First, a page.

It’s that time of year when the seed catalogs start arriving in the mailbox. Getting new packets of seeds from a seed supplier is a real treat. Knowing that those carefully harvested seeds will eventually grow into food or flowers is so exciting.
It’s just as satisfying to sort through personally harvested seeds from your own garden. Collecting seeds right from your garden is not only environmentally responsible but can also save you money in the long run. Shiny new seed packets can get expensive, after all.
Pre-Packaged Seeds vs. Fresh Seeds: What’s the Difference?
Confused about what I mean between fresh and pre-packaged seeds?
Here’s why they’re different. When I refer to pre-packaged seeds, these are seeds that you buy from seed suppliers. They arrive in packets, and you can buy them in various quantities.
When I talk about fresh seeds, I’m talking about seeds harvested from your garden. When your cilantro plant bolts and flowers, it eventually produces seeds at the end of the season. To harvest them, you dry the pods and remove the seeds.
Hold on, though, fresh is really just a way to distinguish between the two. Once you store your garden-harvested seeds, they aren’t technically fresh anymore.
Both pre-packaged and “fresh” seeds can vary in freshness. When buying seeds, always check the packaging date to make sure you haven’t received a super old packet.
Really, the only difference between the two is the source.
Pre-Packaged Seeds vs. Fresh Seeds: Which Grows Faster?
There’s nothing more annoying than receiving a packet of seeds and finding out that most are duds. Unfortunately, it happens. It’s also proof that buying pre-packaged seeds doesn’t guarantee freshness or quality.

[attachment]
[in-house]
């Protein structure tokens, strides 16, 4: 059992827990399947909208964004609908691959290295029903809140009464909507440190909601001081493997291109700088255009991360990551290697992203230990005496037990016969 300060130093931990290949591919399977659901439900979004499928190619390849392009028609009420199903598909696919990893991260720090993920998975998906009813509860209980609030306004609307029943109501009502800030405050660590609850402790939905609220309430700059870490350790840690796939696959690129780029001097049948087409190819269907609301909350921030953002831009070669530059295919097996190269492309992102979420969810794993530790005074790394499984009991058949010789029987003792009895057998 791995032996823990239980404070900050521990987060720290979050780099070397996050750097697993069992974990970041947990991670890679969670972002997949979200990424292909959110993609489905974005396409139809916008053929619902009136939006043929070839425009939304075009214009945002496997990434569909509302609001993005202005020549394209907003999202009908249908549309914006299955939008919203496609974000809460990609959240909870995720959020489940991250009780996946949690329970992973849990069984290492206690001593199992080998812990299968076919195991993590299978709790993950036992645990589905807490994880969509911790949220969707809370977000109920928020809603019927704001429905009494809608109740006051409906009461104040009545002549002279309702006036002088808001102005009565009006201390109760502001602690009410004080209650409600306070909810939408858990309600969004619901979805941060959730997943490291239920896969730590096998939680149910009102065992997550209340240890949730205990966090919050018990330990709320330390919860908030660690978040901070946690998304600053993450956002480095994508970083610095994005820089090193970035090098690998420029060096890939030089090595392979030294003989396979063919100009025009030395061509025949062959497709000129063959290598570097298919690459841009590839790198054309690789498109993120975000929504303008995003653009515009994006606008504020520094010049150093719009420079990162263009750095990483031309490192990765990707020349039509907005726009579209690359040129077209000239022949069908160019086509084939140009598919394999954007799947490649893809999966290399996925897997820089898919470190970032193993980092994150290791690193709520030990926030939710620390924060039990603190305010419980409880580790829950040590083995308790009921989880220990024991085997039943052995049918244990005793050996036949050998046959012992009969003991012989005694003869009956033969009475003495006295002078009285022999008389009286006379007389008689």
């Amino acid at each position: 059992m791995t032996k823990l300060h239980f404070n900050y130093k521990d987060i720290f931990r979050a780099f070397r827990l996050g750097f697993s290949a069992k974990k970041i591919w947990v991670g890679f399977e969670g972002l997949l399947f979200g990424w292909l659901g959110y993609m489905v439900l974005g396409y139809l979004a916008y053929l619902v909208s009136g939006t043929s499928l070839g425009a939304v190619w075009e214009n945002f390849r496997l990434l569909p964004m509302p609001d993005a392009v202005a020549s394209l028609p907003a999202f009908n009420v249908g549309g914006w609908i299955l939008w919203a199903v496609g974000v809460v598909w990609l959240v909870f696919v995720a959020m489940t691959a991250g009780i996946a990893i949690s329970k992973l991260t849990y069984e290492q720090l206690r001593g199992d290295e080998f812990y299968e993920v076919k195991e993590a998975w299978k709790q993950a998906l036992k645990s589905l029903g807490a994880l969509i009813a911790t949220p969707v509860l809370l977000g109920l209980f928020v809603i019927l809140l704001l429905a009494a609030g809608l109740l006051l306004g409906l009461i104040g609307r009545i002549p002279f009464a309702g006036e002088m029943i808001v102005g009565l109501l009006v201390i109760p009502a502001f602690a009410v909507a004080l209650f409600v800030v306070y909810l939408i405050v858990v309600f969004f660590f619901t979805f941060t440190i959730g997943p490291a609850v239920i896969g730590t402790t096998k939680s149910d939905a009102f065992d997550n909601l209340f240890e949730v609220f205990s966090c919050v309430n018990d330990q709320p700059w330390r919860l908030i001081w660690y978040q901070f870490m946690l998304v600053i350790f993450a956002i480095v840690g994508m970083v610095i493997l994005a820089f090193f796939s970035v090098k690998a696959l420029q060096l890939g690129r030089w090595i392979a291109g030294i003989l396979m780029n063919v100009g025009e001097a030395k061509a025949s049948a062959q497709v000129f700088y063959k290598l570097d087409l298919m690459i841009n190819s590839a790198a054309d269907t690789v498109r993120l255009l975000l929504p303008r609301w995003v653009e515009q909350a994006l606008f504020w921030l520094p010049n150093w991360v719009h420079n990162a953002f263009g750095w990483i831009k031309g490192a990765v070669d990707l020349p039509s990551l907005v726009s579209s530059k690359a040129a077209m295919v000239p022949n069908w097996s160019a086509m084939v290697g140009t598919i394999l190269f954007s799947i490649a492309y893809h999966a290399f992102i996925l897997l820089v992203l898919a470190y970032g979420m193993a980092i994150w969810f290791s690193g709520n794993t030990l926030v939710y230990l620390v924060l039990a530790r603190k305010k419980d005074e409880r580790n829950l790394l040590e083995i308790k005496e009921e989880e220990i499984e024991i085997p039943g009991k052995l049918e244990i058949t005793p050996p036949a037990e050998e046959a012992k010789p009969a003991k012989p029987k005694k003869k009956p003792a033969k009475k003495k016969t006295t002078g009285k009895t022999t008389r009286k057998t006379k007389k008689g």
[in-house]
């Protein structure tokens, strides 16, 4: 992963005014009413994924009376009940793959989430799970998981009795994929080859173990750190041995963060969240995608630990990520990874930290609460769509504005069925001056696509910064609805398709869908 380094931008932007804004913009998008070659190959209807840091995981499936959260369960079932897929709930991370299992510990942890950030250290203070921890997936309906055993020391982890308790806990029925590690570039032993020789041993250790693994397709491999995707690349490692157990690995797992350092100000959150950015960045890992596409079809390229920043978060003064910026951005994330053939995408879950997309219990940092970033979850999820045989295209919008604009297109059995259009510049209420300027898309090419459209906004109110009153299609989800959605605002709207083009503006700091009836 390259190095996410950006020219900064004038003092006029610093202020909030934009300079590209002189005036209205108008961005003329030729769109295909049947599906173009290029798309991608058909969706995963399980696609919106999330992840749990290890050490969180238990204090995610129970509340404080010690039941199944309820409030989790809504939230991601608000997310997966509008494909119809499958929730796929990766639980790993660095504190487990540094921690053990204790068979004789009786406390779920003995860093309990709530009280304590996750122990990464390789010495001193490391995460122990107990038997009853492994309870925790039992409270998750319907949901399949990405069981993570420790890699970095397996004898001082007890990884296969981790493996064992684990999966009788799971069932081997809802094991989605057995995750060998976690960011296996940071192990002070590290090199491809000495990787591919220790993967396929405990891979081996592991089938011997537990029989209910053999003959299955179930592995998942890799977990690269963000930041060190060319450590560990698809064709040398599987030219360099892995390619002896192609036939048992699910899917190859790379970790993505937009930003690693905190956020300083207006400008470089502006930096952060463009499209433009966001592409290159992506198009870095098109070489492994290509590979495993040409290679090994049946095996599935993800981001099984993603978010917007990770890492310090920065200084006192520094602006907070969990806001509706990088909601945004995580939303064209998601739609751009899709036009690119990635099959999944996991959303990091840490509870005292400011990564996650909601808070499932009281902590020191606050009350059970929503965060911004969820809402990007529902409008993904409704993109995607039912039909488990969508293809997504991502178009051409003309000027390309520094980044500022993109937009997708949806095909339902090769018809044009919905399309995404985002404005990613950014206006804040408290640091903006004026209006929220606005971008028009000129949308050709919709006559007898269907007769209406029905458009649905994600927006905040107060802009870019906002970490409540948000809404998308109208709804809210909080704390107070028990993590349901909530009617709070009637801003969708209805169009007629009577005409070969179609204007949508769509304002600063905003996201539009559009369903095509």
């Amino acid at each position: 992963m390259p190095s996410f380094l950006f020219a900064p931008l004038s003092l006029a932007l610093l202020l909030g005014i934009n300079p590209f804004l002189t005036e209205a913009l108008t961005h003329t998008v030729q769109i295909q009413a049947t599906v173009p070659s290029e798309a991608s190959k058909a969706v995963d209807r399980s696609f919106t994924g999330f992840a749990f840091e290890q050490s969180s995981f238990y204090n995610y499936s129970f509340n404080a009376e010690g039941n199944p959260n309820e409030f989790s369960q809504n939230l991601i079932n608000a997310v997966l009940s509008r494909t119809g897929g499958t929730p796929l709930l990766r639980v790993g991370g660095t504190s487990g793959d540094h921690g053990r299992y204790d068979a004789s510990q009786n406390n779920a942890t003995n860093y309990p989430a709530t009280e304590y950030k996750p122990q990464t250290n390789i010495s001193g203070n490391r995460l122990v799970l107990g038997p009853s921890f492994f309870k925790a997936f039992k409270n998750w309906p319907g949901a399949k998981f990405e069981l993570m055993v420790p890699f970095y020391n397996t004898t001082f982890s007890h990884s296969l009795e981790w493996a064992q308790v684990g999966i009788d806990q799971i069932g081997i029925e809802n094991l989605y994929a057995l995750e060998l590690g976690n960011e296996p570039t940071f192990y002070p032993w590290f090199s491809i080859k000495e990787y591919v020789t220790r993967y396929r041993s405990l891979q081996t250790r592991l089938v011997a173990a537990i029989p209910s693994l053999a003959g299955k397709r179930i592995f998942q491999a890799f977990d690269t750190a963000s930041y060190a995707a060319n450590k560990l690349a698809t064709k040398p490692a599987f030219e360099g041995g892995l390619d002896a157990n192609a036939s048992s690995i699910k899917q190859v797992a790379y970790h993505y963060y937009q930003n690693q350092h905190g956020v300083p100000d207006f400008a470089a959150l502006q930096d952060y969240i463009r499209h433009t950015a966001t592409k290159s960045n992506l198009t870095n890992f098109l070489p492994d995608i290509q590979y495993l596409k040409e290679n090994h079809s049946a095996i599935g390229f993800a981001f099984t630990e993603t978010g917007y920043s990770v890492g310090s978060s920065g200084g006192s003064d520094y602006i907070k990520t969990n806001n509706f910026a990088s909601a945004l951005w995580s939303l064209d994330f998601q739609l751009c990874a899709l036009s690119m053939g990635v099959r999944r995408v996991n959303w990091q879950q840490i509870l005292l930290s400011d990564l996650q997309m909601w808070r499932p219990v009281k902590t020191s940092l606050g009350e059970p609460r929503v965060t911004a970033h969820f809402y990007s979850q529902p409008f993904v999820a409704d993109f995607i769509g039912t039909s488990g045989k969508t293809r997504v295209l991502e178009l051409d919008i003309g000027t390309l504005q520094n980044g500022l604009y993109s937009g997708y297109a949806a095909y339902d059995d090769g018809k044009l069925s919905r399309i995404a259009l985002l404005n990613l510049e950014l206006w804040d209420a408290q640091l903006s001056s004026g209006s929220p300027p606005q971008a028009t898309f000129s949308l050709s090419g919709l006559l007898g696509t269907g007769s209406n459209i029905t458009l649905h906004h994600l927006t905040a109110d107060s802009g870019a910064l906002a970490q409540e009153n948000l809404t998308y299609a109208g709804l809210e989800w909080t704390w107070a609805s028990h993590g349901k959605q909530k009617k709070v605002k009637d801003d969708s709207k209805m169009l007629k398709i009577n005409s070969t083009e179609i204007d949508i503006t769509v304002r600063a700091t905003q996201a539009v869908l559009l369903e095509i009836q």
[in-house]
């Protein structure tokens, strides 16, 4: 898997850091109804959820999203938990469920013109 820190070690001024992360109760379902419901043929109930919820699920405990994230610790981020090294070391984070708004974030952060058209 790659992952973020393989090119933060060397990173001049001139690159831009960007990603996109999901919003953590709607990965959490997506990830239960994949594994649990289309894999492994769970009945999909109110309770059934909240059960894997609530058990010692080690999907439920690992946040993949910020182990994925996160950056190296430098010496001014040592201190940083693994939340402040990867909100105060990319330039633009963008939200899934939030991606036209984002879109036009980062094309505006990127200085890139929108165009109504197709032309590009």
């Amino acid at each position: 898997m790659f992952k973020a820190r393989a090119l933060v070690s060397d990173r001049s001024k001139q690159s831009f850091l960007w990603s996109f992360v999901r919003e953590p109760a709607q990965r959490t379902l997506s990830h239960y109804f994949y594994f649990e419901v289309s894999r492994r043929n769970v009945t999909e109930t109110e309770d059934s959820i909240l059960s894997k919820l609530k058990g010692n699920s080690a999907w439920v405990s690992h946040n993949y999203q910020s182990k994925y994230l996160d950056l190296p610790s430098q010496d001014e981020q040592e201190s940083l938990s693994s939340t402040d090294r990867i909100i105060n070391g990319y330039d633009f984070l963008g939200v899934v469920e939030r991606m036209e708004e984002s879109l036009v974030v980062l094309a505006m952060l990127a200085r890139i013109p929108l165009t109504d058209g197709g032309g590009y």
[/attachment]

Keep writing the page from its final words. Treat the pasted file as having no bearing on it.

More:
The plant growth rate has nothing to do with whether seeds come from your garden or a seed supplier. The same goes for germination. The rate of growth and germination has more to do with how you store seeds.
Proper storage is everything. It’s key to keeping your seeds viable for longer. Poor storage can turn quality seeds into duds very quickly. To make sure your seeds (whether from your garden or elsewhere) stay fresh:
- Store in an airtight container.
- Don’t expose them to moisture.
Tips for Starting Seeds
When the time comes to start seeds, there are also a few things you can do to speed up germination.
- Match seed type and temperature. Some seeds germinate best when exposed to warm temperatures, while others like it cooler. Keeping things at the right temperature can speed up the germination process.
- Keep soil moist. Moisture is key for germination, but make sure not to drown those little seeds.
- Manage airflow. If you’re starting seeds in a confined space, too much humidity can be a problem. It can promote mold growth and disease. If plants are too close together, it can also prevent adequate airflow.
Want some tips on how to save your own seeds? Here is a handy guide from Seed Savers Exchange.
Steph Coelho is a freelance writer gardening in zone 5b. She is a certified Square Foot Gardener and has taught various garden-related workshops. When she’s not digging in the dirt or writing, she’s cooking up fresh produce, running, or listening to her favorite podcasts.